Feral cats and tomatoes

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A kitten ran out in front of a woman walking on the sidewalk, nearly tripping her.  The kitten had left the lonely cover of a sickly bush that had lost all of its greenery in the summer drought and was heading for safety underneath of an abandoned car.  The woman screamed startled at the grey blur that nearly brushed her leg and crossed her path.  She was wearing shorts and tennis shoes and shuddered at the thought of the wild creature biting into her fleshy calf.

Wondering if it had rabies, she crouched down to see where the kitten was hiding.  The seemingly abandoned car was afflicted by a spreading disease of rust over the doors and hood, and but one of the tires were totally flattened. A yellow pineapple air freshener dangled from the rear view mirror, the woman noticed with a smirk.  I doubt its freshening anything at this point, she thought to herself.  After she crouched down, she tilted her head to one side for a better view and two pairs of glowing cat eyes stared back at her.

“Kitties,” she said. “Kitty, kitty, kitty,” she tried calling them and stopped as they gazed back at her without changing position.  Although not hissing or baring teeth, she noted that they did not appear to be friendly kitties.  Shrugging her shoulders, she stood up to continue her walk and screamed again.

She was already jumpy and suspicious of every man whom she encountered.  It was a new neighborhood for her and from what she had been told, a rough area.  Her mother advised not to wear any jewelry, carry mace and avoid eye contact with everyone.  A friend contributed to her fears by relaying a story about a recent rape a few streets away that happened the week before she moved.  The ladies in the leasing office sealed the deal on the woman’s mistrust for all whom she encountered by suggesting that she only walk outside before noon and preferably with someone and “you should be fine,” they reassured her.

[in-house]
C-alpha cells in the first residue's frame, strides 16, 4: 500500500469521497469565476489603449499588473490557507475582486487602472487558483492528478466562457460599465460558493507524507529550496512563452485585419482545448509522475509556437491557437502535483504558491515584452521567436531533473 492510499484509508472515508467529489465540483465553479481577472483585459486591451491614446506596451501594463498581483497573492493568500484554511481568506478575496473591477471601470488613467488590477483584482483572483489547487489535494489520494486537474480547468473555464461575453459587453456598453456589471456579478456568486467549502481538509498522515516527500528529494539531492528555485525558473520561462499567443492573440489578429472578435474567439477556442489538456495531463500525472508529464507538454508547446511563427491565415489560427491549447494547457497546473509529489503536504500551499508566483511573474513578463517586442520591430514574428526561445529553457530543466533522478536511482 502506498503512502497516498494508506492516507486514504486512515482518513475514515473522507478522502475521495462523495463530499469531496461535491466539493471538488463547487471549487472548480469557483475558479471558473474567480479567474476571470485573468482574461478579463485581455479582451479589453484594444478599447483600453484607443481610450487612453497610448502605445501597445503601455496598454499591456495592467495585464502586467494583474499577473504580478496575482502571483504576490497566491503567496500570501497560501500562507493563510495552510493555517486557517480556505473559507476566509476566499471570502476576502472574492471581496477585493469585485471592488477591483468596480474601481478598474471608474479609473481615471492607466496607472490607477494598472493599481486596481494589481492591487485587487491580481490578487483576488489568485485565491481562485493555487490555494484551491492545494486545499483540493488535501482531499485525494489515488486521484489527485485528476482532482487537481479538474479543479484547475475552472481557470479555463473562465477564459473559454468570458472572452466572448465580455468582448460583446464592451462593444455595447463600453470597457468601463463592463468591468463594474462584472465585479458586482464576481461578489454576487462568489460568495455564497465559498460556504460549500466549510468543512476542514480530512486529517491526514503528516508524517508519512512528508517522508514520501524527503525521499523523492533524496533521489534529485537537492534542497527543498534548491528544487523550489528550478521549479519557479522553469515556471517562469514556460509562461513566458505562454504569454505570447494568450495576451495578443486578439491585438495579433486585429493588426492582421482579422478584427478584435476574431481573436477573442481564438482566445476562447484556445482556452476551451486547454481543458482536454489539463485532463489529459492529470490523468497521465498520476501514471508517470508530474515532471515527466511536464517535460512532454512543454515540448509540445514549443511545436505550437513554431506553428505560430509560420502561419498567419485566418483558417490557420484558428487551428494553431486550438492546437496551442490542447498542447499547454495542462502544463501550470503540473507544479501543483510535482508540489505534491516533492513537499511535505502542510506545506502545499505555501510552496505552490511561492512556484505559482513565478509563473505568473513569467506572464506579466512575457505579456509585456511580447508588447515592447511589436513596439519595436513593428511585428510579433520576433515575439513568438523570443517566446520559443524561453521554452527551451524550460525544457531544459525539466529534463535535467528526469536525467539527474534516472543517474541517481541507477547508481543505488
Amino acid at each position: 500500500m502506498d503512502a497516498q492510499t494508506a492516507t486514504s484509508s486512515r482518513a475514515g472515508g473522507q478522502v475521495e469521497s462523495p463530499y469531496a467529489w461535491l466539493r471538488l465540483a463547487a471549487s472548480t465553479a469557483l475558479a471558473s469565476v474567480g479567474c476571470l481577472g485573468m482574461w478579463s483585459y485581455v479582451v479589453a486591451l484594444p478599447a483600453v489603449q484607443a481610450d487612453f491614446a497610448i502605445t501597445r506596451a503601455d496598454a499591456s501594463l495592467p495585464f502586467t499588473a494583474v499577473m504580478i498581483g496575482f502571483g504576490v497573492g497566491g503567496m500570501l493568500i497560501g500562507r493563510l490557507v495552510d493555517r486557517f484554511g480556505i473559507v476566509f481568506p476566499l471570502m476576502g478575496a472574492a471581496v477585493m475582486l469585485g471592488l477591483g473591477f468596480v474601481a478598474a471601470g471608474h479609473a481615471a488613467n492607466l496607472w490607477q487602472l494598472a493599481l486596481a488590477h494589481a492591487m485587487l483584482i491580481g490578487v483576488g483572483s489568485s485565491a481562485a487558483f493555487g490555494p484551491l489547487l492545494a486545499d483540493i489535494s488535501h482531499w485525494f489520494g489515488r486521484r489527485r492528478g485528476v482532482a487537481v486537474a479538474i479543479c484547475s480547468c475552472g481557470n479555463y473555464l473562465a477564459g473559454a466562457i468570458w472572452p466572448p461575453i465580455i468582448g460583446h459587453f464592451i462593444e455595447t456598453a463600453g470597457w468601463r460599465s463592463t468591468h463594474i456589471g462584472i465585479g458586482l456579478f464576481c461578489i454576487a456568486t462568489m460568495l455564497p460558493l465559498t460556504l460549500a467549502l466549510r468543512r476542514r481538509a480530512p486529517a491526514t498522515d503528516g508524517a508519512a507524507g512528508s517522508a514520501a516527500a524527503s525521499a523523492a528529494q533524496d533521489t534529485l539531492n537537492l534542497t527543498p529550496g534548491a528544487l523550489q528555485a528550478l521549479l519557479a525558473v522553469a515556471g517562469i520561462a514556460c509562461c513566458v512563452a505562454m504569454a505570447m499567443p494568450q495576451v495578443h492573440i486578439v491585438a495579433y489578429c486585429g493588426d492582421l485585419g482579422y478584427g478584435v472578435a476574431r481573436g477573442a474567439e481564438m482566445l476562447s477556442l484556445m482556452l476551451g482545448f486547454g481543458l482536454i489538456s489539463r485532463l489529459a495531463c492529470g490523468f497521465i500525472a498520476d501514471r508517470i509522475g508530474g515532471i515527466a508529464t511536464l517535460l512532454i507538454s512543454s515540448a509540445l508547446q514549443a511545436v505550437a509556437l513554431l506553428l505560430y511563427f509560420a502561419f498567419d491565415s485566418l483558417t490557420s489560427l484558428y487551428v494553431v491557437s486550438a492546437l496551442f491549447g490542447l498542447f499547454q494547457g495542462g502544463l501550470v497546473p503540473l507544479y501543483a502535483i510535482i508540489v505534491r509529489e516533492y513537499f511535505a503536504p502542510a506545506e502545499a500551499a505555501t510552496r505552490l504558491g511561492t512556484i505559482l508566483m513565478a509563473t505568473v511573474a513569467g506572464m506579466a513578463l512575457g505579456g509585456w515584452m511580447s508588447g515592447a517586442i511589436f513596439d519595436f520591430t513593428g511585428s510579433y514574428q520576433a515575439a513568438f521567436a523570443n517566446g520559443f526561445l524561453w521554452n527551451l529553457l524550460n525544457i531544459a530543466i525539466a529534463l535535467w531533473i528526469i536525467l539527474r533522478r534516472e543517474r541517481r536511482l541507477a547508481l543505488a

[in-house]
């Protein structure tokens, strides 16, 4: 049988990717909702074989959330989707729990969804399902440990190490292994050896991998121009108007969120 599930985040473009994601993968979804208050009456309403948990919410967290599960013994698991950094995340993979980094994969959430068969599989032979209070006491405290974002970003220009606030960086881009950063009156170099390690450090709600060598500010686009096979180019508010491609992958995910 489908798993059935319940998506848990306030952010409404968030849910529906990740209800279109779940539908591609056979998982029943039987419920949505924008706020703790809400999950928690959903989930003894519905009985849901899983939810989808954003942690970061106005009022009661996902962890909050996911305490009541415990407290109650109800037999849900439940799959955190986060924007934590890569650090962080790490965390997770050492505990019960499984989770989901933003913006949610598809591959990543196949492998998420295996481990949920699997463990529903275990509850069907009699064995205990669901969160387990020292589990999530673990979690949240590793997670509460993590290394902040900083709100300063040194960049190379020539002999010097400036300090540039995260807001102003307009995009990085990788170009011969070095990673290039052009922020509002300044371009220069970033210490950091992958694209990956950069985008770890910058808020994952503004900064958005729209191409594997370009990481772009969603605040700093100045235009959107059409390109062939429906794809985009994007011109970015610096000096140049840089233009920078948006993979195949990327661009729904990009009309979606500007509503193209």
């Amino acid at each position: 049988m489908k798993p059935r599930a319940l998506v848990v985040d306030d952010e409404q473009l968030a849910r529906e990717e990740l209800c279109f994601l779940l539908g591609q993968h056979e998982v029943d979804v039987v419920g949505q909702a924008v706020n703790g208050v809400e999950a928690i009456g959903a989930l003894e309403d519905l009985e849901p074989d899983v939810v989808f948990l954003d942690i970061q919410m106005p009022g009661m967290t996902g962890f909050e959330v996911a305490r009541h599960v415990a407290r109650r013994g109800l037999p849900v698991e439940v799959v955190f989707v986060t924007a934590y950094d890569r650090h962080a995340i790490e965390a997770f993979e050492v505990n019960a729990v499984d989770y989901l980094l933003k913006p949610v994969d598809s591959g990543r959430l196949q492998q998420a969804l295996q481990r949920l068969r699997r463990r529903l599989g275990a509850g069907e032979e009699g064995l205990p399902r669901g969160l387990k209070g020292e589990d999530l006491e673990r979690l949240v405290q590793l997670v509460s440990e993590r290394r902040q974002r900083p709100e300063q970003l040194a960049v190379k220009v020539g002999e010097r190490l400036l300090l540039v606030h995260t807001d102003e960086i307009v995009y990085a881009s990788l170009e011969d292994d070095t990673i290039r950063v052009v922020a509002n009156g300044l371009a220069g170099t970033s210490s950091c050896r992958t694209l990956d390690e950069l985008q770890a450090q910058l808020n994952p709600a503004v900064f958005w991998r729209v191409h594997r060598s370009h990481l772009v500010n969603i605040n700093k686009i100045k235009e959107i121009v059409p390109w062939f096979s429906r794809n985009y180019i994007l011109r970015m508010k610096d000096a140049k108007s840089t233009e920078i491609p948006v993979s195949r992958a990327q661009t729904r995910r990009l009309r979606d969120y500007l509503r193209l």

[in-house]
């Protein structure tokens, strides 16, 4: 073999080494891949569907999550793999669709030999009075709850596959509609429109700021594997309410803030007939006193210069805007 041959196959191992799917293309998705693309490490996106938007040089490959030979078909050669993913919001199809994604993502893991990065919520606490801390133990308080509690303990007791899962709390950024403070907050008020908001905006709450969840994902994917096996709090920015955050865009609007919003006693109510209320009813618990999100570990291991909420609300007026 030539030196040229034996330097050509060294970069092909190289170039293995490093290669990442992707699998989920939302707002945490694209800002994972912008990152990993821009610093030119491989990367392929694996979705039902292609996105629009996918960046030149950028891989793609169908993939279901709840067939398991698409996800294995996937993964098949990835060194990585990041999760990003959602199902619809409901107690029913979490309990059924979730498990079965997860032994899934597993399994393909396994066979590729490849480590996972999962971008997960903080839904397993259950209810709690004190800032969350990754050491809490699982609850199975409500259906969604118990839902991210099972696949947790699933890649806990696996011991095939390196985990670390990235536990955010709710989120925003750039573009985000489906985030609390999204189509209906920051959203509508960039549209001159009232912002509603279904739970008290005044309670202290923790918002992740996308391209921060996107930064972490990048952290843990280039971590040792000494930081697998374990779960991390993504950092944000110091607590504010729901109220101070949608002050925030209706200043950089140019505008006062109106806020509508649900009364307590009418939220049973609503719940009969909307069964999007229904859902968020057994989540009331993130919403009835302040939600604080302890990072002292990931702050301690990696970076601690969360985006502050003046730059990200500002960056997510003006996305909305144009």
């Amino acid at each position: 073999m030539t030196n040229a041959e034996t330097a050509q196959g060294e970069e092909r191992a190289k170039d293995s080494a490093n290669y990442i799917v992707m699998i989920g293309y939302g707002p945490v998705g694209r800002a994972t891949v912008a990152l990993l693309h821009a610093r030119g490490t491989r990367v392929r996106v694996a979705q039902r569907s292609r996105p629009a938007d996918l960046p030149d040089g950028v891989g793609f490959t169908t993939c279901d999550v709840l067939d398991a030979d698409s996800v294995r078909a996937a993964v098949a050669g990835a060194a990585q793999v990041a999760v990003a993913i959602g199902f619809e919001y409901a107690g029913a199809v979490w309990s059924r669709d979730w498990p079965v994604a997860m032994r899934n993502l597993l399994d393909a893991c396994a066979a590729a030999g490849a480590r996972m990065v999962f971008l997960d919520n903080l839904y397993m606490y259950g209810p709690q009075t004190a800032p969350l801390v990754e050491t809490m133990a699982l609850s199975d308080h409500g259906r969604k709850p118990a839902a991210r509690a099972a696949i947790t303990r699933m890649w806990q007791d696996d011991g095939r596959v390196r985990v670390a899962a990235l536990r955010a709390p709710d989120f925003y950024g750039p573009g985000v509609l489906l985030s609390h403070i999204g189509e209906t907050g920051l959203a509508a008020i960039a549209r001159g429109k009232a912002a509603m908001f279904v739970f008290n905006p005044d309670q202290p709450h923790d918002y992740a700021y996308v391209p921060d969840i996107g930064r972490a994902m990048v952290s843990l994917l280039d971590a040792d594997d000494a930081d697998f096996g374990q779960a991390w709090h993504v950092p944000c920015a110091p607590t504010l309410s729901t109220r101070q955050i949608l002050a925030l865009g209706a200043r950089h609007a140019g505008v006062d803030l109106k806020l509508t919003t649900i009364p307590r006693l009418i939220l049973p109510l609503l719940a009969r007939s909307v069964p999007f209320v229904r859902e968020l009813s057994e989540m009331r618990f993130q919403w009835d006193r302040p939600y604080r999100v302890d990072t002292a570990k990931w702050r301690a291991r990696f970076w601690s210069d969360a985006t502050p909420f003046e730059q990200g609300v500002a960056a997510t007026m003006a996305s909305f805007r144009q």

Suddenly, a man was standing a few feet from her on the sidewalk loosely holding a cigarette between two grubby fingers.  His face was unshaved and bore the telltale pockmark scars of teenage acne. Holes were in his black Van Halen t-shirt and his jeans were filthy.  His hair was a dry brown and stuck out in tufts from the sides of his head.  He wore an expression on his face that seemed to say either, I’m bat-shit crazy, or I’m pissed and now you’re gonna pay. The woman had a hard time reading his face but she was also panicking which may have impaired her judgment.

Oh God, she thought to herself, it’s happening.  He’s going to rob me and rape me, right here in the parking lot.  Oh God, oh god, help me think.

“You messin’ with my old lady’s cats?” he demanded to know of her and took a deep drag from his cigarette while looking her up and down.

Blood pounded in the woman’s head and her heart beat wildly against the inner wall of her thin chest. Be brave, she silently rallied with herself.  Taking a deep breath, she shot off running away from the awful smoking man and his bad intentions.  Leaving both behind in a cloud of smoke, the woman kept running around the building and ducked underneath of the wooden walkway next to a pond and on the back of her apartment building.  The walkway was connected to the apartment building and was built up high enough to create lean-to type shelter underneath of it.  She crawled all the way to the edge of the makeshift shelter and waited for pursuit.  Surprised that no one came after several minutes, she exhaled after realizing that she had been holding her breath and began to relax.